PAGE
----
Under TANF block grants, states have substantial flexibility in determining the length of time families can receive cash assistance (time limits), the penalties for not complying with program rules (sanctions), and the generosity of cash grants, as well as how benefits are reduced as a family moves from welfare to work. Differences in state policy choices may well affect the rate at which families leave TANF, the employment status and material well-being of these families, and their use of government aid after leaving the TANF program.
Table II.1 (appearing at the end of this chapter) shows the time limit and sanction policies that prevailed in 1997 in the states in which the ASPE-funded leaver studies were conducted. We focus on 1997 because this is when states began implementing their TANF programs, and most of the studies provide some data on families that exited welfare just prior to or during that year.
|Time Limit||Initial Sanction||Maximum Sanction|
|Arizona||24 out of 60 months||Adult portion of benefit for one month or until compliance, whichever is longer||Adult portion of benefit for six months or until compliance, whichever is longer|
|District of Columbia||60 months||Adult portion of benefit for one month or until compliance, whichever is longer||Adult portion of benefit for six months or until compliance, whichever is longer|
|Florida||48 months and 24 out of 60 months or 36 out of 72 months1||Entire benefit until in compliance for 10 working days||Entire benefit for three months or until in compliance for 10 working days, whichever is longer|
|Georgia||48 months||25% until compliance||Entire Benefit permanently|
|Illinois||60 months||50% until compliance||Entire Benefit for three months or until compliance, whichever is longer|
|Iowa||60 months||Adult portion of benefit for three months||Entire benefit for six months|
|Massachusetts||24 out of 60 months||Written warning||Entire benefit until in compliance for two weeks|
|Missouri||60 months||Adult portion of benefit until compliance||Adult portion of benefit for six months or until compliance, whichever is longer|
|New York||60 months||Adult portion of benefit until compliance||Adult portion of benefit for six months or until compliance, whichever is longer|
|South Carolina||24 out of 60 months||Case is closed. Unit must reapply and comply for one month||Case is closed. Unit must reapply and comply for one month|
|Washington||60 months||Adult portion of benefit until compliance||Adult portion of benefit for six months or until compliance, whichever is longer|
|Wisconsin||60 months||Minimum wage times the number of hours of non-participation until compliance||Entire benefit and must reapply.|
|Cuyahoga Co.||36 out of 60 months||Adult portion of benefit for one month||Entire benefit for six months.|
|Los Angeles Co.||No limit||Adult portion of benefit until compliance||Adult Portion of benefit for six months or until compliance, whichever is longer|
|San Mateo Co.||No limit||Adult portion of benefit until compliance||Adult Portion of benefit for six months or until compliance, whichever is longer|
|1The 24 out of 60 month limit applies to non-exempt recipients who have received less than 36 months of assistance during the previous 60 months and are 1). over age 24 or 2). under age 24 with a high school diploma/ GED. The 36 out of 72 month limit applies to non-exempt recipients who 1). have received benefits for 36 of the previous 72 months or 2). are under age 24, have not completed high school/ GED, are not enrolled in a high school equivalency program, and have little or no work experience.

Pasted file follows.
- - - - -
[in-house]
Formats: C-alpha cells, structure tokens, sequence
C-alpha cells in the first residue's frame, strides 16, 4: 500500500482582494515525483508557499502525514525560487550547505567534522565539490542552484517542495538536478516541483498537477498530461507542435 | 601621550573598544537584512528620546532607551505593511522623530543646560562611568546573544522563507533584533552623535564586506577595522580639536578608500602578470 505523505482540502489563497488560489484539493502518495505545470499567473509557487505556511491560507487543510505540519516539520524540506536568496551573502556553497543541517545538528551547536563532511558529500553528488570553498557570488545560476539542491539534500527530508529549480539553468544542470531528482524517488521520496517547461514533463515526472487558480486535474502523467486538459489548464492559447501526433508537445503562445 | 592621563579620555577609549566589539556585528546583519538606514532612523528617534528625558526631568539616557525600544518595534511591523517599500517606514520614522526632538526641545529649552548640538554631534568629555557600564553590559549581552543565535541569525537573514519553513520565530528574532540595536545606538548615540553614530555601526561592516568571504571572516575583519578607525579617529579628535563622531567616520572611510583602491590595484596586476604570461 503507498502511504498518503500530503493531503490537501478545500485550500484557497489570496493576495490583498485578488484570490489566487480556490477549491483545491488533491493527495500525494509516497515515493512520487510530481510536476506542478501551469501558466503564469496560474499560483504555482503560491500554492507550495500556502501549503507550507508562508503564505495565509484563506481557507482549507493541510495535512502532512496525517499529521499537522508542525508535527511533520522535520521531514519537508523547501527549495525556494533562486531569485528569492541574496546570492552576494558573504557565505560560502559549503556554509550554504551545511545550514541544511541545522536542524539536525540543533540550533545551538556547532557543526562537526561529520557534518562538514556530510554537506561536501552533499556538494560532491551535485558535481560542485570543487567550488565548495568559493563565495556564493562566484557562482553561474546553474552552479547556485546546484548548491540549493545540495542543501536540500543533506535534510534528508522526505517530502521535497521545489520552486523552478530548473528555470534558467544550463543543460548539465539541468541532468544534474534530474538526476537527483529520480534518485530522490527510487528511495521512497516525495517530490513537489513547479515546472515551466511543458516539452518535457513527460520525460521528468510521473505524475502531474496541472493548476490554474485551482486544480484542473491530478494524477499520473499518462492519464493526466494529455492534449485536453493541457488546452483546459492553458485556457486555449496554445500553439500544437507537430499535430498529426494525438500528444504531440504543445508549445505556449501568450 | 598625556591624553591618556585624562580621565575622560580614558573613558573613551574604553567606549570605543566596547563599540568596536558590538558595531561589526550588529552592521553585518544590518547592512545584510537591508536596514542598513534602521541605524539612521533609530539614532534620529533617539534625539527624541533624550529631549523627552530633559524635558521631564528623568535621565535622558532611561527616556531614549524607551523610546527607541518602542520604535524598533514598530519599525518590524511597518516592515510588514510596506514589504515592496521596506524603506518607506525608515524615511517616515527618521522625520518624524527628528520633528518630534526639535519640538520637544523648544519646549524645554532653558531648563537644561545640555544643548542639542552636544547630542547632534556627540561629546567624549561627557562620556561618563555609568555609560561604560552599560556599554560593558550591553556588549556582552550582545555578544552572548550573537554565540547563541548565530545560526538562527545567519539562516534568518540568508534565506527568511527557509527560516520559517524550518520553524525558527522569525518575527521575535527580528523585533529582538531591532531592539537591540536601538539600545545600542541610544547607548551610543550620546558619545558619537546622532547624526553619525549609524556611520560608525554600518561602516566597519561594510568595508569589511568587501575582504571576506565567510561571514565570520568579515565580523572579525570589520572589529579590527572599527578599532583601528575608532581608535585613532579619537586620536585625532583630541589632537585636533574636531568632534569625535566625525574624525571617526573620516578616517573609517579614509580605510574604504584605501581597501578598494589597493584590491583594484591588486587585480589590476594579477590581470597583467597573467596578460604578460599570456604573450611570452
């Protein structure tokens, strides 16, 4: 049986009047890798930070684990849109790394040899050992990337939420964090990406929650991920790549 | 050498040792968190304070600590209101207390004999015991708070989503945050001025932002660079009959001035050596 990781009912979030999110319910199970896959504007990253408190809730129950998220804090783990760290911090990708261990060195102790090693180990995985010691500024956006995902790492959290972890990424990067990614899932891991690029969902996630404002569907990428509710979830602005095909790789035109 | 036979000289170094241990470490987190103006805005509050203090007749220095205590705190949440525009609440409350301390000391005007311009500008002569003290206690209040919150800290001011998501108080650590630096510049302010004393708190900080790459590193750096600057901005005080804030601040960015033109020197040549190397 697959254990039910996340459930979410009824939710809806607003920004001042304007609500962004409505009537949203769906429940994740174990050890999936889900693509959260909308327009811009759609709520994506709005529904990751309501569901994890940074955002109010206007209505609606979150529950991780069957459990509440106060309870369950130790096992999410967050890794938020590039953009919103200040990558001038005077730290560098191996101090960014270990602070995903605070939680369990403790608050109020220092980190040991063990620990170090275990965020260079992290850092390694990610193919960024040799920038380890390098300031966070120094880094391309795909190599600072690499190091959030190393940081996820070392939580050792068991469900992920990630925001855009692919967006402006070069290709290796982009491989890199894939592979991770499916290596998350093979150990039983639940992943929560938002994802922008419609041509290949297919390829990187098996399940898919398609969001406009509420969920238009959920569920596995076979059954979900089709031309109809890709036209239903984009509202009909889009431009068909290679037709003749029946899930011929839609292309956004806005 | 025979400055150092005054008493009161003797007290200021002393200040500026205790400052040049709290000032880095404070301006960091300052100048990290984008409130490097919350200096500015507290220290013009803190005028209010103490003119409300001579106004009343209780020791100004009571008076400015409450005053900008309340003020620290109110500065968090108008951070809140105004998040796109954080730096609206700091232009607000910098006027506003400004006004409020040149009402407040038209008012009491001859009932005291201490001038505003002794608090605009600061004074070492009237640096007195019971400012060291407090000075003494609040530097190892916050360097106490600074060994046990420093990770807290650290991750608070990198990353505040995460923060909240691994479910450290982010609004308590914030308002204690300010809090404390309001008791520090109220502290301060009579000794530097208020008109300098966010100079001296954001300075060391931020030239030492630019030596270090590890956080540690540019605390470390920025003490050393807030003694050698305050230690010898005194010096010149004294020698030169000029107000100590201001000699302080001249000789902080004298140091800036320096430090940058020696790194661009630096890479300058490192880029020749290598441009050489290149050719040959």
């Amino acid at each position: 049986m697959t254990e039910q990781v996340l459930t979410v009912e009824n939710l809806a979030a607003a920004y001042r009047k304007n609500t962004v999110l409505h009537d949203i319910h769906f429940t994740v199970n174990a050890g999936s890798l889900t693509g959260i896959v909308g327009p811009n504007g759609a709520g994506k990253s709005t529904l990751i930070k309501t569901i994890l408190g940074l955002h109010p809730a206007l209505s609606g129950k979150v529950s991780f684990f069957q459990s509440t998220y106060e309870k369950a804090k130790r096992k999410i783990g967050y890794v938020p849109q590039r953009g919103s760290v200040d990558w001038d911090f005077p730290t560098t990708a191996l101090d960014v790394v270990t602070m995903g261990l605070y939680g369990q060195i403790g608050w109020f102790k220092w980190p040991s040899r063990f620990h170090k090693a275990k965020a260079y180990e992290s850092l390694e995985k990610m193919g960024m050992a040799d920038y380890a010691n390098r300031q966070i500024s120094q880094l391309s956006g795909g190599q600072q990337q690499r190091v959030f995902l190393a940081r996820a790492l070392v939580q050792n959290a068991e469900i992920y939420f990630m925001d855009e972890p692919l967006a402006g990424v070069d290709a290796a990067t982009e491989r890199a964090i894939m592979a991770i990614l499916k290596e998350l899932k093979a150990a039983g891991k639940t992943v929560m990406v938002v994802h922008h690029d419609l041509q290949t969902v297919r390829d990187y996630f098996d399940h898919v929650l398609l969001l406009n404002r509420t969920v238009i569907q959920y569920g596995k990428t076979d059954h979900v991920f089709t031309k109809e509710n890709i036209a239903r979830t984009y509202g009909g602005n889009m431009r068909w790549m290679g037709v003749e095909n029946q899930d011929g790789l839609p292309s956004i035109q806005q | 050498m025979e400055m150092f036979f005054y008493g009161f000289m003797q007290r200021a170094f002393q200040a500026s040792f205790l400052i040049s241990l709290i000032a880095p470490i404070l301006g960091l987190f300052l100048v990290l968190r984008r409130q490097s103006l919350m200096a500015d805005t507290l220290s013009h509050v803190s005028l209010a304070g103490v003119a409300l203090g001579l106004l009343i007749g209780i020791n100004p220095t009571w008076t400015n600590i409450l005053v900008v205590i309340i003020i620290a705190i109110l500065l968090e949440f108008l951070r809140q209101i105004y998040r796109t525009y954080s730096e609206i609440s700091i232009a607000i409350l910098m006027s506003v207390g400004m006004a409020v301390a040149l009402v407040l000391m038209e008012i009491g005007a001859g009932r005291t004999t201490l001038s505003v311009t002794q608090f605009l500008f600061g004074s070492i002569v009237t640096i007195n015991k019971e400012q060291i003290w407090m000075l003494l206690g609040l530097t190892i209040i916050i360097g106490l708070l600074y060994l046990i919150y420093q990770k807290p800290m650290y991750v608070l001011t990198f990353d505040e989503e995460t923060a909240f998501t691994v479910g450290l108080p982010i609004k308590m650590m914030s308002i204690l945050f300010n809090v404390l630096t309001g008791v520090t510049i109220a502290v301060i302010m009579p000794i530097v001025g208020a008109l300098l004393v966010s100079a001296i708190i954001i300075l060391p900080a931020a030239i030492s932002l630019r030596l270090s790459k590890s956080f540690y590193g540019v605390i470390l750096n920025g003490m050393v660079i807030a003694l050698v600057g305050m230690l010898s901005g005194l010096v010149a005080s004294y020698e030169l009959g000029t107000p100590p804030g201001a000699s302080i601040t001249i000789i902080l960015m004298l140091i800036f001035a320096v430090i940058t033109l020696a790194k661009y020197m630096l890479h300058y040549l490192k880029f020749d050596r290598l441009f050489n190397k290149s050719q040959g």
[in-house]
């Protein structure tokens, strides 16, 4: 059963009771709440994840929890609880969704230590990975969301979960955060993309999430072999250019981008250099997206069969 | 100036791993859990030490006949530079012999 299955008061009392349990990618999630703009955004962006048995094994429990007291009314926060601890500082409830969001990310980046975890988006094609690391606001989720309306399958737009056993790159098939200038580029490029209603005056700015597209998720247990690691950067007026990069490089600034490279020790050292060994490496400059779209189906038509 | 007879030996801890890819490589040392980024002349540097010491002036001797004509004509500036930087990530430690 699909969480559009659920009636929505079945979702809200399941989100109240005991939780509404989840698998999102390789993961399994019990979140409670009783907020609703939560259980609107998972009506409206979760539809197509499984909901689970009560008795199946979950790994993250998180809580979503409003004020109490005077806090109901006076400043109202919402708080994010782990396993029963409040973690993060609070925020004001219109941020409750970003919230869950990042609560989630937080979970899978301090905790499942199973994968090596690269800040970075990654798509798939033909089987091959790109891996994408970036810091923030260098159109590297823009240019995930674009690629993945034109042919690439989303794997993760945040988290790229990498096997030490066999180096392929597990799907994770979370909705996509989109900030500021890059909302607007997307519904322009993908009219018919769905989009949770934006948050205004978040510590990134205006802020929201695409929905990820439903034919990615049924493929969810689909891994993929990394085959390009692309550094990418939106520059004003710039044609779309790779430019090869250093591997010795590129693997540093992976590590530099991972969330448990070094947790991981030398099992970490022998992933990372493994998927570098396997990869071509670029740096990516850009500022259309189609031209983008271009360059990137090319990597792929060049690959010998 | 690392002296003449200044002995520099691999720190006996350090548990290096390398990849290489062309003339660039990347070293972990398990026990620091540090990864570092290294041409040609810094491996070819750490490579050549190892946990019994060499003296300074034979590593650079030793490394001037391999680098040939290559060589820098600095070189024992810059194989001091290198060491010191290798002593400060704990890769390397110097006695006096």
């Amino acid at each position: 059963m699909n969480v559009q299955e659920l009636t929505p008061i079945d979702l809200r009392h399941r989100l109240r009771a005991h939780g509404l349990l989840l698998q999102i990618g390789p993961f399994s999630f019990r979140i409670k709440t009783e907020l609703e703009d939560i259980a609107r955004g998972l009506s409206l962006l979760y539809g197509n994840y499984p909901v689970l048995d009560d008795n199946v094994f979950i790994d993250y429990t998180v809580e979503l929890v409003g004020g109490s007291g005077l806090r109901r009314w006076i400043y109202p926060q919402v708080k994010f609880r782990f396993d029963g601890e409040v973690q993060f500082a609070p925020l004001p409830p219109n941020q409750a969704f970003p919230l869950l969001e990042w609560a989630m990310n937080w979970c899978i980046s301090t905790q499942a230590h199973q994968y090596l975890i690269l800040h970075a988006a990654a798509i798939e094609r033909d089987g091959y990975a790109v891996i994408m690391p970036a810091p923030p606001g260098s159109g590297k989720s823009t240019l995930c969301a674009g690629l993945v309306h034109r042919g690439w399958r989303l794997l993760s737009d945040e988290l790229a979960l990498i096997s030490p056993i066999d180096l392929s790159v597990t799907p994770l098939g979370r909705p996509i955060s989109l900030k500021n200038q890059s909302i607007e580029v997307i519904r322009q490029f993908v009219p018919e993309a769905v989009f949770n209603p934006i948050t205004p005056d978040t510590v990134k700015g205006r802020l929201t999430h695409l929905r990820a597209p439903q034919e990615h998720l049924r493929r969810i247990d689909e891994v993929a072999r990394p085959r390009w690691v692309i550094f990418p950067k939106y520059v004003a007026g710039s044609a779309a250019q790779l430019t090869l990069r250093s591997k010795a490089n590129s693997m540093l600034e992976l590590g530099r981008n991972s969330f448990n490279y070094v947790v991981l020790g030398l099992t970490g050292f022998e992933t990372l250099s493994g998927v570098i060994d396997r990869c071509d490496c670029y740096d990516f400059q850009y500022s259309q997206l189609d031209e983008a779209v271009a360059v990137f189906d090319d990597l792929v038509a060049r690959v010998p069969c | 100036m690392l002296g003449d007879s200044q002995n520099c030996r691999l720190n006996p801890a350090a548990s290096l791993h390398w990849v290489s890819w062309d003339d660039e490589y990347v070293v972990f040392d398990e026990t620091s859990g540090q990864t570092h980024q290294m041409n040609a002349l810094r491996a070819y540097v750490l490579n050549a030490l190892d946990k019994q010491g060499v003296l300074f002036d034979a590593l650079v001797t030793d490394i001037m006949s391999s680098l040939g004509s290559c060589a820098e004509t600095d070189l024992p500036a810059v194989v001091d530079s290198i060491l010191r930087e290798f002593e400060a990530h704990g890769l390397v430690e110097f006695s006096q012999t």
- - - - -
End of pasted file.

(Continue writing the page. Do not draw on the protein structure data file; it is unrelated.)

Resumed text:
Sources: See Appendix B for a complete listing of the leavers studies referenced.
Data reported from Urban Institute's Welfare Rules Database. All data are reported as of 7/97.
First, consider time limits. Families subject to shorter time limits may feel pressure to leave welfare sooner than families that are years away from exhausting their benefits. Also, leavers who have nearly exhausted their benefits may be more reluctant to return.
Out of the fifteen studies, seven are based in locations that as of 1997 allowed welfare recipients to receive benefits for the federally-imposed maximum of 60 months (5 years) and placed no intermittent time limits on receipt (see Table II.1). Florida and Georgia have a shorter lifetime limit of 48 months. And Arizona, Florida, Georgia, Massachusetts, South Carolina, and Cuyahoga county all have intermediate time limits, not only restricting the total number of months a family can receive benefits but also prohibiting a family from receiving their lifetime allotment over a single time period.7 For example, in Massachusetts, families can only receive benefits for 24 months in any 60 month period. Because of these intermediate time limits, both the Massachusetts and South Carolina leaver studies can assess the status of leavers that reached their initial time limits. Finally, California, the site of the Bay Area8 and Los Angeles county leaver studies, had no time limit in 1997; however, California imposed the standard 60 month lifetime limit retroactively in 1998 (Welfare Rules DatabaseWRD).
Next, consider states sanction policies. In general, states have imposed tiered sanctions, beginning with less severe sanctions at first and escalating penalties for
repeated instances of non-compliance. Note that leavers who were sanctioned off the rolls may be less "job-ready" then other leavers. Further, they may return to TANF at higher rates than non-sanctioned leavers upon coming back into compliance with program requirements.9
Table II.1also shows the initial and maximum sanction in each of the fourteen states covered by the leaver studies.10 Generally, for the first instance of non-compliance with program rules, a familys TANF benefit is either reduced by a set percentage (usually 25 percent) or the adult portion of the benefit is eliminated (effectively turning a 3 person unit into a two person unit, for example). The District of Columbia, Illinois, Missouri, New York, Washington, and California restore benefits once a family complies with program rules while other states specify a minimum amount of time the family must make do with lower benefits even after it has come into compliance. For example, Iowas initial sanction removes the adult portion of a familys benefit for three months regardless of whether the family quickly complies with program rules. Two states, however, have substantially stronger initial sanctions. In Florida, the familys entire benefit is eliminated until the family is in compliance with program requirements for 10 working days. And in South Carolina, the case is closed, and the family must reapply for benefits and comply with program rules for one month.